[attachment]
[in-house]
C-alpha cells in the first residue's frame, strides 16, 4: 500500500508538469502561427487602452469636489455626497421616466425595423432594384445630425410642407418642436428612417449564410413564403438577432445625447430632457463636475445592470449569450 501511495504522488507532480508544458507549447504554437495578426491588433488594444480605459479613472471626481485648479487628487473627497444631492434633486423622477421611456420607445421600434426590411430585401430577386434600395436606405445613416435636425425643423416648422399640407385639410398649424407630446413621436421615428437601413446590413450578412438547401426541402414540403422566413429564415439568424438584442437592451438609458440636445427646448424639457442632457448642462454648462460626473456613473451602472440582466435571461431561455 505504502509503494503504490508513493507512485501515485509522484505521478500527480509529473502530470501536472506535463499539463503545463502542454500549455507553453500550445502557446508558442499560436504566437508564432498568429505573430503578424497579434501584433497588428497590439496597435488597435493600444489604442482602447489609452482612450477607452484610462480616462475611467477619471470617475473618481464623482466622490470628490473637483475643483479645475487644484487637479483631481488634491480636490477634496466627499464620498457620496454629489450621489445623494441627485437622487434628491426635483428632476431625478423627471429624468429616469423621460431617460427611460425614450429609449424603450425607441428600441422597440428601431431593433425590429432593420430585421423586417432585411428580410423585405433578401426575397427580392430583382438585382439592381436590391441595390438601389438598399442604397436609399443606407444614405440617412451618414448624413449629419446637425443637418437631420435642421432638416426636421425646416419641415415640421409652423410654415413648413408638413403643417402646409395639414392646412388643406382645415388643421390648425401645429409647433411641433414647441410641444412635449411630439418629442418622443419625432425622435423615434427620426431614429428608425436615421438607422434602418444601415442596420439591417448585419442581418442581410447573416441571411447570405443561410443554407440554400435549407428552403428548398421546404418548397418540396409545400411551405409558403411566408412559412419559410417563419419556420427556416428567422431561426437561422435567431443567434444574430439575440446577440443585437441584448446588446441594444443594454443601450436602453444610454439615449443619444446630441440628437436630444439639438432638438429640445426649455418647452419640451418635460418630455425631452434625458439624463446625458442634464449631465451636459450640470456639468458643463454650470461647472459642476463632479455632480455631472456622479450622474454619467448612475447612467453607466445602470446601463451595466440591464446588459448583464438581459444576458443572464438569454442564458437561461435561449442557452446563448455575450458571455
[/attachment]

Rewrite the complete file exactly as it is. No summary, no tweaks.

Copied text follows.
[in-house]
C-alpha cells in the first residue's frame, strides 16, 4: 500500500508538469502561427487602452469636489455626497421616466425595423432594384445630425410642407418642436428612417449564410413564403438577432445625447430632457463636475445592470449569450 501511495504522488507532480508544458507549447504554437495578426491588433488594444480605459479613472471626481485648479487628487473627497444631492434633486423622477421611456420607445421600434426590411430585401430577386434600395436606405445613416435636425425643423416648422399640407385639410398649424407630446413621436421615428437601413446590413450578412438547401426541402414540403422566413429564415439568424438584442437592451438609458440636445427646448424639457442632457448642462454648462460626473456613473451602472440582466435571461431561455 505504502509503494503504490508513493507512485501515485509522484505521478500527480509529473502530470501536472506535463499539463503545463502542454500549455507553453500550445502557446508558442499560436504566437508564432498568429505573430503578424497579434501584433497588428497590439496597435488597435493600444489604442482602447489609452482612450477607452484610462480616462475611467477619471470617475473618481464623482466622490470628490473637483475643483479645475487644484487637479483631481488634491480636490477634496466627499464620498457620496454629489450621489445623494441627485437622487434628491426635483428632476431625478423627471429624468429616469423621460431617460427611460425614450429609449424603450425607441428600441422597440428601431431593433425590429432593420430585421423586417432585411428580410423585405433578401426575397427580392430583382438585382439592381436590391441595390438601389438598399442604397436609399443606407444614405440617412451618414448624413449629419446637425443637418437631420435642421432638416426636421425646416419641415415640421409652423410654415413648413408638413403643417402646409395639414392646412388643406382645415388643421390648425401645429409647433411641433414647441410641444412635449411630439418629442418622443419625432425622435423615434427620426431614429428608425436615421438607422434602418444601415442596420439591417448585419442581418442581410447573416441571411447570405443561410443554407440554400435549407428552403428548398421546404418548397418540396409545400411551405409558403411566408412559412419559410417563419419556420427556416428567422431561426437561422435567431443567434444574430439575440446577440443585437441584448446588446441594444443594454443601450436602453444610454439615449443619444446630441440628437436630444439639438432638438429640445426649455418647452419640451418635460418630455425631452434625458439624463446625458442634464449631465451636459450640470456639468458643463454650470461647472459642476463632479455632480455631472456622479450622474454619467448612475447612467453607466445602470446601463451595466440591464446588459448583464438581459444576458443572464438569454442564458437561461435561449442557452446563448455575450458571455